Determining the true cost of ownership (TCO) of cloud computing isn't always about the numbers. Although firms want to know the out-of-pocket cost for a new or updated technology, determining true cost actually has more to do with the ability to adapt to new processes than it does with adding up the numbers.
Cloud computing, and specifically Software-as-a-Service, offers competitive advantages to your firm by making it more agile or nimble in the way it offers solutions to help clients with their accounting, tax and other issues.
Here's one way to look at it: Which would you rather do business with - a company that helps its customers operate more efficiently, or a company that offers little flexibility and few ideas for future growth? Although this is a rhetorical question, we all know there are providers who do not care about changing their outlook, or, more than likely, do not know how to go in a new direction because they do not have the smarts, or leadership, to figure it out.
In terms of the accounting profession, think of the firm that is mired in old ways of doing business - the one without any kind of client contact other than just prior to busy season. This is the firm that offers little to its clients other than functioning as a processor of basic information.
Conversely, firms using software solutions from providers whose infrastructure is based on the cloud or outside the firm's physical walls demonstrate their forward-thinking ability to be nimble or agile in the way they help clients solve problems.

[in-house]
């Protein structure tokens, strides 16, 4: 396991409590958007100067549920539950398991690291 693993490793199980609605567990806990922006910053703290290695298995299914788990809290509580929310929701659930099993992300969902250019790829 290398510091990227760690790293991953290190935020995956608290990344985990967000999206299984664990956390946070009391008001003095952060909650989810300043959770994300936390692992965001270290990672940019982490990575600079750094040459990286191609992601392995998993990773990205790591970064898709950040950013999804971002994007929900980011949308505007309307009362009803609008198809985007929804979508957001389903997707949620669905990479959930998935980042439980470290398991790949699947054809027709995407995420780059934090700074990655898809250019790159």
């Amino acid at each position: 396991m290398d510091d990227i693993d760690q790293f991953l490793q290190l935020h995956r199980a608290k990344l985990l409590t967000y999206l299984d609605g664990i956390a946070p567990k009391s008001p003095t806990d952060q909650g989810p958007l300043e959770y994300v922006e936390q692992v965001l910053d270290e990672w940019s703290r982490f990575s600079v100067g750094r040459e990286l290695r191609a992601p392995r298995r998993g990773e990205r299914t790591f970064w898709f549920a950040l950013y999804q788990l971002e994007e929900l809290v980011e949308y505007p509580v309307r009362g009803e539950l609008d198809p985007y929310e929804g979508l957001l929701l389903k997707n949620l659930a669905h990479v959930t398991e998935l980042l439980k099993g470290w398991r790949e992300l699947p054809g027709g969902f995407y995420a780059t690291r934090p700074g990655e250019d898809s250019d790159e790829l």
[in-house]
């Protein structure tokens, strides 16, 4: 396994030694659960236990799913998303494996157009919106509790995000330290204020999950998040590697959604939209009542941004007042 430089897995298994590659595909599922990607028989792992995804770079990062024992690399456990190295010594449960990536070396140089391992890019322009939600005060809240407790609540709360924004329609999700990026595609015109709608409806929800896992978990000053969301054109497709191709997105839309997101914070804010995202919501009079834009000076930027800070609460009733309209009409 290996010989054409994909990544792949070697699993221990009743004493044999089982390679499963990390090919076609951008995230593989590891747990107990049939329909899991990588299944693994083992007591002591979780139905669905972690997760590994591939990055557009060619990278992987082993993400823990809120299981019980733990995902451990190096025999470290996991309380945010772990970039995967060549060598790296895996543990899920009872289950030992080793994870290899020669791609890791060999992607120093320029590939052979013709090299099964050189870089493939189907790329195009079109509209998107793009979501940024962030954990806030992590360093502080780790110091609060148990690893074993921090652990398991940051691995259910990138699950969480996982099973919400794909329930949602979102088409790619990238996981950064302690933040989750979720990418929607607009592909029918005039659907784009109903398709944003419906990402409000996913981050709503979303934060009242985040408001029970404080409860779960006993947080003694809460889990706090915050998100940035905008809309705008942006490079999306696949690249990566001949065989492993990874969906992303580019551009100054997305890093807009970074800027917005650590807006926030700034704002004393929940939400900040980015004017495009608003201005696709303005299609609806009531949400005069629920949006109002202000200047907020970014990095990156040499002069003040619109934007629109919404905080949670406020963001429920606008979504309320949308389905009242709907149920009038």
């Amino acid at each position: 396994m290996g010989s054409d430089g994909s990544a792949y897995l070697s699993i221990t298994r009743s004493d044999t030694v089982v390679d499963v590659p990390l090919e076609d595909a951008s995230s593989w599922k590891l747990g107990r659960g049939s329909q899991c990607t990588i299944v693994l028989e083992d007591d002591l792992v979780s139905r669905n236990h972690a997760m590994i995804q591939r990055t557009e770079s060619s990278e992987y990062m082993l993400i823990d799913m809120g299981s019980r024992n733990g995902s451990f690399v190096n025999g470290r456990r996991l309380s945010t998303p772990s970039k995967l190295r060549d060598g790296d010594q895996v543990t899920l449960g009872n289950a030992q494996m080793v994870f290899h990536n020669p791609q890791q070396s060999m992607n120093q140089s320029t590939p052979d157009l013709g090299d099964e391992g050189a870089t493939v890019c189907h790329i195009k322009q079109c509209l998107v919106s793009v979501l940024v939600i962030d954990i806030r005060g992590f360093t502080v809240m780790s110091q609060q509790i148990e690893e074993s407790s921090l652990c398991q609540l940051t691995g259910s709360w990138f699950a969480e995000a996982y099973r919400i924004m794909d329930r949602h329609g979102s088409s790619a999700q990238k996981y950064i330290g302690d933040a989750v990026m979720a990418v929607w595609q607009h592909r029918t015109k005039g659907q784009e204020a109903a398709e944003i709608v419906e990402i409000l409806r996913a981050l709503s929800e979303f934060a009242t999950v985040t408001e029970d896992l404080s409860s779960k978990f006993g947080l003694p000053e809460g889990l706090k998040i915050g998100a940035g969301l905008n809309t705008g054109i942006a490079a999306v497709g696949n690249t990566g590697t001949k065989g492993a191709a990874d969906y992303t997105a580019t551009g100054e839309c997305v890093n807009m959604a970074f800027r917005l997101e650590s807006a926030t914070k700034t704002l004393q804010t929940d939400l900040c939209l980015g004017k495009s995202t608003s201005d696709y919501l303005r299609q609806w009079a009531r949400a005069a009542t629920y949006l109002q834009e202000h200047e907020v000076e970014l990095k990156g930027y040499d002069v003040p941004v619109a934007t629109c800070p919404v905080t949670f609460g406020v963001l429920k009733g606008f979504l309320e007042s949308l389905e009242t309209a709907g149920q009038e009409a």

So here's the question stated a different way: How much is it worth to your firm to be more agile?
It would be negligent not to acknowledge that any conversation about the TCO of the cloud must focus on the hard numbers, but the numbers do not tell the whole story. Following are several concepts that must be considered to determine the "true cost."
TCO is all about understanding the entire financial impact of a technology through its lifecycle, so it does not matter if the software is updated and maintained by the provider or physically located on a firm's own server.
Instead, firms will want to know how cloud computing makes them more efficient by looking at the impact on the bottom line. For example, did the firm maximize its non-billable time by letting the provider maintain the latest version of the software, rather than installing and maintaining it themselves?
Licenses matter. To determine the true cost of a service or software, a firm must also factor in the cost of database and application licenses - something often overlooked or even an afterthought when determining TCO, yet very important to know for complete accuracy. The cloud is usually priced as a rental model and by user count, so licensing structures for cloud services and software will definitely be different - not necessarily lower, just not the same.
Focus on growth strategies. Infrastructure costs, as well as upgrades and maintenance, are usually lower in the cloud than outside of the cloud because those costs are essentially eliminated. As a result, firms will want to think about re-allocating budgets to areas that help their companies grow, instead of spending money on, for example, areas previously consumed with maintaining in-house solutions.